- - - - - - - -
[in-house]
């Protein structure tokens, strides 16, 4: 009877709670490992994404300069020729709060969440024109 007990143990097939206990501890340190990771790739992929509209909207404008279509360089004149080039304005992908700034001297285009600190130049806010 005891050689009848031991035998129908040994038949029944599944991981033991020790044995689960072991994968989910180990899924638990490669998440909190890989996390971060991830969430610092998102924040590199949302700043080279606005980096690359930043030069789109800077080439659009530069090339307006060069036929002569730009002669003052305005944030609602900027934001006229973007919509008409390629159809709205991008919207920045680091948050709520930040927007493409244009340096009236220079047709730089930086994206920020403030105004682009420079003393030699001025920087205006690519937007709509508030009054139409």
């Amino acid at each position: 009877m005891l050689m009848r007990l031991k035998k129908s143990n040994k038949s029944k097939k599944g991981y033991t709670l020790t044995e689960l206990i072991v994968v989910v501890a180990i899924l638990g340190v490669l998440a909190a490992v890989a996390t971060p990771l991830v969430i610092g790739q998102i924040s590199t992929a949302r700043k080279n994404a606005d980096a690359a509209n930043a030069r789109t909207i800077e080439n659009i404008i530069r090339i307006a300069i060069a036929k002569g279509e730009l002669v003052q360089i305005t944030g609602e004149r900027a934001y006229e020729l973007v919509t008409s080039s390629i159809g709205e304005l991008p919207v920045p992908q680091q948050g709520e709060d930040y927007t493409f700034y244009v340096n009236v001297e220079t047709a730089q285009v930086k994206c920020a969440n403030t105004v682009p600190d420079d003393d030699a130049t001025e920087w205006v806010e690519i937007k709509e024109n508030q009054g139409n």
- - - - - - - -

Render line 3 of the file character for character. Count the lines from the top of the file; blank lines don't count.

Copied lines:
């Amino acid at each position: 009877m005891l050689m009848r007990l031991k035998k129908s143990n040994k038949s029944k097939k599944g991981y033991t709670l020790t044995e689960l206990i072991v994968v989910v501890a180990i899924l638990g340190v490669l998440a909190a490992v890989a996390t971060p990771l991830v969430i610092g790739q998102i924040s590199t992929a949302r700043k080279n994404a606005d980096a690359a509209n930043a030069r789109t909207i800077e080439n659009i404008i530069r090339i307006a300069i060069a036929k002569g279509e730009l002669v003052q360089i305005t944030g609602e004149r900027a934001y006229e020729l973007v919509t008409s080039s390629i159809g709205e304005l991008p919207v920045p992908q680091q948050g709520e709060d930040y927007t493409f700034y244009v340096n009236v001297e220079t047709a730089q285009v930086k994206c920020a969440n403030t105004v682009p600190d420079d003393d030699a130049t001025e920087w205006v806010e690519i937007k709509e024109n508030q009054g139409n």